6. Any Platform on the Grid may subscribe to any Topics published to the Grid (as permitted by authorization policy), and (as Subscribers) will then receive a continuous, real-time stream of updates from the Topics to which they are subscribed.

5. Service Discovery

Using the XMPP service discovery extension [XEP-0030], a Controller enables Platforms to discover what information may be consumed through the Broker (publish-subscribe service). For instance, the Controller might provide a Broker at '', where 'security-grid.example' is the Controller host. Below is an example for how a Platform can query for available information from the XMPP-Controller:

<iq type='get'
  <query xmlns=''/>

The XMPP-Controller responds with the different types of information it can publish:

<iq type='result'
  <query xmlns=''
    <item node='NEA1'
    <item node='MILEHost'

6. IODEF Example

A Platform follows the standard XMPP workflow for connecting to the Controller as well as using the XMPP discovery mechanisms to discover the availability to consume IODEF information. The general workflow is summarized in the figure below:

+----------------+         +----------------+         +----------------+
| IODEF Client   |         | XMPP Server    |         | IODEF Service  |
|  (Subscriber)  |         | (Controller)   |         |  (Publisher)   |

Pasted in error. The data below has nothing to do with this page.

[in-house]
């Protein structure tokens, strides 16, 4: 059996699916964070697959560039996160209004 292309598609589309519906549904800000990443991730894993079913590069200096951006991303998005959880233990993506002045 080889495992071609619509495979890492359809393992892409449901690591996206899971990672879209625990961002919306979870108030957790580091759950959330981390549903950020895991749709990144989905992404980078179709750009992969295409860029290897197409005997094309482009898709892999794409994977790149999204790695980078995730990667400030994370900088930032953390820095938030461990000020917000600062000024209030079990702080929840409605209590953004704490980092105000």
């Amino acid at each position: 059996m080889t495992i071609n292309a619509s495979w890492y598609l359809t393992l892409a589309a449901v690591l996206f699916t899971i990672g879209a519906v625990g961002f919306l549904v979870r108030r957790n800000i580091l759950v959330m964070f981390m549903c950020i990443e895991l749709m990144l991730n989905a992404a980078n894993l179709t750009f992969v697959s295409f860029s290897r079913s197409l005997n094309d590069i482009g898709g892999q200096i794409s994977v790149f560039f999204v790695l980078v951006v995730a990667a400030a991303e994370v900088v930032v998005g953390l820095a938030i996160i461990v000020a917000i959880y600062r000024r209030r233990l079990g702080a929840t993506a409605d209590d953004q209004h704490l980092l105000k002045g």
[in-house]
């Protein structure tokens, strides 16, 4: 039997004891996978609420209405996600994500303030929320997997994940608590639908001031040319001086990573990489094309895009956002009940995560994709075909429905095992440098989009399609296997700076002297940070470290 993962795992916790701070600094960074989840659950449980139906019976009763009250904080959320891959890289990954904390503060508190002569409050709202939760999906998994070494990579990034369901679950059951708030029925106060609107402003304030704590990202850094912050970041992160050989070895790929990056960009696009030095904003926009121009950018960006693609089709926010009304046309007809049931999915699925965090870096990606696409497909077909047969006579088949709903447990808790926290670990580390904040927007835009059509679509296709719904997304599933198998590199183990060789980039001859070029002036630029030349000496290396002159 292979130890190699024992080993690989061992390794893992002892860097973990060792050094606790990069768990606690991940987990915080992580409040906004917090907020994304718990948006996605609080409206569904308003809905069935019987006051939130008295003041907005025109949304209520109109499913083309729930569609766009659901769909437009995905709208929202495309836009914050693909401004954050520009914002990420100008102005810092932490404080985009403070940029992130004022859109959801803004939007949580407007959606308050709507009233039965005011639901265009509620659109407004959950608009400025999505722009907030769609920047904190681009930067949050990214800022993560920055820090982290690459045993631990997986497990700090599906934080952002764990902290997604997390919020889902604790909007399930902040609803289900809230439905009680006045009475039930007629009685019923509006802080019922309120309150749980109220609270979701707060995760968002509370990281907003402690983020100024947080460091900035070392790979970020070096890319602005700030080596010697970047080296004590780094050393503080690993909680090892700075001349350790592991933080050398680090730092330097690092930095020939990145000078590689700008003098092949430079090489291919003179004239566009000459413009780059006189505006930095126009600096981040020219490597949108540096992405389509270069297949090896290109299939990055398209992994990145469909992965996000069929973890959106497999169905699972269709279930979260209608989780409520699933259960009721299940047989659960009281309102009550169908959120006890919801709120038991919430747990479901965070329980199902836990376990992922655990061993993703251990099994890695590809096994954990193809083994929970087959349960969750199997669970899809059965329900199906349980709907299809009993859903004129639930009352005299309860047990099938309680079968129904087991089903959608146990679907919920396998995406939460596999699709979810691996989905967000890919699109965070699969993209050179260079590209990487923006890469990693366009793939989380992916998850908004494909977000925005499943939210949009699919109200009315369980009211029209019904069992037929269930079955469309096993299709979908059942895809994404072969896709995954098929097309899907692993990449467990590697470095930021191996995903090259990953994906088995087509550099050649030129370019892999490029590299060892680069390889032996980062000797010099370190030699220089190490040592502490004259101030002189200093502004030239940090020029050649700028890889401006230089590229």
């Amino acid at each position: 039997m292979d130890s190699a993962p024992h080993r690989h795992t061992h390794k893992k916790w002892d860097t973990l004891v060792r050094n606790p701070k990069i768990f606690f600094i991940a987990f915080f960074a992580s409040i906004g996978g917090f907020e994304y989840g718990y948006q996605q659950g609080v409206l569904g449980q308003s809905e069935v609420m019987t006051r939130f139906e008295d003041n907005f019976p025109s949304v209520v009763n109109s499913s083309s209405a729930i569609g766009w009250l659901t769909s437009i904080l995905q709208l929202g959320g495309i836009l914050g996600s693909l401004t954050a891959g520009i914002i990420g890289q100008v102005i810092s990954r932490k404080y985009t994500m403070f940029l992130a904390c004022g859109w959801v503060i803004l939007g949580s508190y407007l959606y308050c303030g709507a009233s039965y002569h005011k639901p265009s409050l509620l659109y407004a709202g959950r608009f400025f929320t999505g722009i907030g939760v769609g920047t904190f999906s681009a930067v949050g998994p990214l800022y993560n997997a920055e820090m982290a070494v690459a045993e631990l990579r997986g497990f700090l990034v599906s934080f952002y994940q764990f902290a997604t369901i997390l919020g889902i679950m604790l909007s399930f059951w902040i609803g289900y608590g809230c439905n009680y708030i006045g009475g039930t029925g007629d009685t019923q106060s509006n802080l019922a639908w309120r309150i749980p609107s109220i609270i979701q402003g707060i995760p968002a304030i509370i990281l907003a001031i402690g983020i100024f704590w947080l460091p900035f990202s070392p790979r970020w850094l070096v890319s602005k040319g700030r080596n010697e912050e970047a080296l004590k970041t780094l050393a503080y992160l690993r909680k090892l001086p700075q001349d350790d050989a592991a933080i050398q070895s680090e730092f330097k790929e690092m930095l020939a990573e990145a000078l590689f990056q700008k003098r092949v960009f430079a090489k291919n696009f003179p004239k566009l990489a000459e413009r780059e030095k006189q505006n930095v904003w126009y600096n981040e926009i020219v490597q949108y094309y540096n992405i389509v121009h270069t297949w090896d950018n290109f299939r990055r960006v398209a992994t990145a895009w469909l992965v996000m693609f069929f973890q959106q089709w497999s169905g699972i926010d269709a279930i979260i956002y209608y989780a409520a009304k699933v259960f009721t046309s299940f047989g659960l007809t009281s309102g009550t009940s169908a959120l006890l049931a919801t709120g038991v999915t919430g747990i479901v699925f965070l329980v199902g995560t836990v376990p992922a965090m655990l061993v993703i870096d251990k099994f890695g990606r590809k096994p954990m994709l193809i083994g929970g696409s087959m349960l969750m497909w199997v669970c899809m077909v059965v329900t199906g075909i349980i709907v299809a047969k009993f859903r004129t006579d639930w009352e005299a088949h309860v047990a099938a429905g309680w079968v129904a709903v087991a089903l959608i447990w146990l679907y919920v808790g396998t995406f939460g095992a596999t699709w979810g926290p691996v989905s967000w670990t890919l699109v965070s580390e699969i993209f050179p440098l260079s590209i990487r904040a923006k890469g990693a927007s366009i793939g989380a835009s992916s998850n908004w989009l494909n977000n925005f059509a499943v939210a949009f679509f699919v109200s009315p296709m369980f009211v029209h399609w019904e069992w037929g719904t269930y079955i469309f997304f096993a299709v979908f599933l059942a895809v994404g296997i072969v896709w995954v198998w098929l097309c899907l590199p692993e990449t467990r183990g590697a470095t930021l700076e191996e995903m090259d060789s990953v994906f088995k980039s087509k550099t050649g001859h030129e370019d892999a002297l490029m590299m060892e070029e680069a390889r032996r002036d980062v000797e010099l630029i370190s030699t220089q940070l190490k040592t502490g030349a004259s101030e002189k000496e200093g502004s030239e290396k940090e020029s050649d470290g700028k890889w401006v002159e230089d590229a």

+----------------+         +----------------+         +----------------+
        |                          |                         |
        |     IODEF Client         |                         |
        |     Authentication       |                         |
        |<------------------------>|                         |
        |                          | IODEF Service           |
        |                          | Authentication          |
        |                          |<----------------------->|
        |                          | Create IODEF as a Topic |
        |                          | (XEP-0060)              |
        |                          |<------------------------|
        |                          | Topic Creation Success  |
        |                          |------------------------>|
        | Topic Discovery          |                         |
        | (XEP-0030)               |                         |
        |------------------------->|                         |
        | Discovery Response       |                         |
        | with Topics              |                         |
        |<-------------------------|                         |
        |                          |                         |
        | Subscribe to IODEF Topic |                         |
        | (XEP-0060)               |                         |
        |------------------------->|                         |
        | Subscription Success     |                         |
        |<-------------------------|                         |
        |                          | IODEF Incident Publish  |
        | IODEF Incident Publish   |<------------------------|
        |<-------------------------|                         |
        |                          |                         |

Figure 2: IODEF Example Workflow

An example XMPP discovery request for an IODEF 1.0 topic is shown below:

<iq type='get'
  <query xmlns=''/>

An example XMPP discovery response for an IODEF 1.0 topic is shown below:

<iq type='result'
  <query xmlns=''>
    <item jid=''
          name='IODEF incident report'/>

7. IANA Considerations

This document has no actions for IANA.

8. Security Considerations